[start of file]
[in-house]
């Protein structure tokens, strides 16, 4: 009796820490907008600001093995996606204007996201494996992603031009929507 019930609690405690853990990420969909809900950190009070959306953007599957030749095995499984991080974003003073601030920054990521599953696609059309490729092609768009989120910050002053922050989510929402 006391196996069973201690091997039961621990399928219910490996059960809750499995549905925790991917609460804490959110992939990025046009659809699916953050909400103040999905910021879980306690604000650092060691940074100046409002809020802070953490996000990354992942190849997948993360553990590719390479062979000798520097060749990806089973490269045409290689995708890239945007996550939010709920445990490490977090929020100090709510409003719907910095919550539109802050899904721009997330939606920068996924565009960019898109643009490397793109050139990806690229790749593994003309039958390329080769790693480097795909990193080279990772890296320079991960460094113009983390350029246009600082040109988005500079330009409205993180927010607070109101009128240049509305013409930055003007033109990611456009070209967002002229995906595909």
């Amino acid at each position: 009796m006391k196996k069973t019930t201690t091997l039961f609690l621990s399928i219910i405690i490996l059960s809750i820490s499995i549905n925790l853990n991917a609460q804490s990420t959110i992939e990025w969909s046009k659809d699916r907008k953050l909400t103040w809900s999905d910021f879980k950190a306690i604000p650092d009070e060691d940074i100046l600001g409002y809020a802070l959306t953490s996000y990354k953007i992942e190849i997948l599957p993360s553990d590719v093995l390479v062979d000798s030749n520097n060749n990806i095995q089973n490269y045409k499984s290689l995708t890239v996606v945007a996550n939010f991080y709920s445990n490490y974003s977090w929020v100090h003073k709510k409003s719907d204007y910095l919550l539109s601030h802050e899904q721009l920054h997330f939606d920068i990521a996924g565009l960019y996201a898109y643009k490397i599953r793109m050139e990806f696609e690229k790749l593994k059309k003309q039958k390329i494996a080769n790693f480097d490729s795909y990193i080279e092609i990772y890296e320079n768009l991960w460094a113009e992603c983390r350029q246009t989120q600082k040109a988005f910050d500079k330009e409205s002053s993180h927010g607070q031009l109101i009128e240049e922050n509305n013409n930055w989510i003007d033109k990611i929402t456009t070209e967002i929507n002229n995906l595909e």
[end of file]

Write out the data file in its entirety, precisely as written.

[in-house]
């Protein structure tokens, strides 16, 4: 009796820490907008600001093995996606204007996201494996992603031009929507 019930609690405690853990990420969909809900950190009070959306953007599957030749095995499984991080974003003073601030920054990521599953696609059309490729092609768009989120910050002053922050989510929402 006391196996069973201690091997039961621990399928219910490996059960809750499995549905925790991917609460804490959110992939990025046009659809699916953050909400103040999905910021879980306690604000650092060691940074100046409002809020802070953490996000990354992942190849997948993360553990590719390479062979000798520097060749990806089973490269045409290689995708890239945007996550939010709920445990490490977090929020100090709510409003719907910095919550539109802050899904721009997330939606920068996924565009960019898109643009490397793109050139990806690229790749593994003309039958390329080769790693480097795909990193080279990772890296320079991960460094113009983390350029246009600082040109988005500079330009409205993180927010607070109101009128240049509305013409930055003007033109990611456009070209967002002229995906595909």
């Amino acid at each position: 009796m006391k196996k069973t019930t201690t091997l039961f609690l621990s399928i219910i405690i490996l059960s809750i820490s499995i549905n925790l853990n991917a609460q804490s990420t959110i992939e990025w969909s046009k659809d699916r907008k953050l909400t103040w809900s999905d910021f879980k950190a306690i604000p650092d009070e060691d940074i100046l600001g409002y809020a802070l959306t953490s996000y990354k953007i992942e190849i997948l599957p993360s553990d590719v093995l390479v062979d000798s030749n520097n060749n990806i095995q089973n490269y045409k499984s290689l995708t890239v996606v945007a996550n939010f991080y709920s445990n490490y974003s977090w929020v100090h003073k709510k409003s719907d204007y910095l919550l539109s601030h802050e899904q721009l920054h997330f939606d920068i990521a996924g565009l960019y996201a898109y643009k490397i599953r793109m050139e990806f696609e690229k790749l593994k059309k003309q039958k390329i494996a080769n790693f480097d490729s795909y990193i080279e092609i990772y890296e320079n768009l991960w460094a113009e992603c983390r350029q246009t989120q600082k040109a988005f910050d500079k330009e409205s002053s993180h927010g607070q031009l109101i009128e240049e922050n509305n013409n930055w989510i003007d033109k990611i929402t456009t070209e967002i929507n002229n995906l595909e």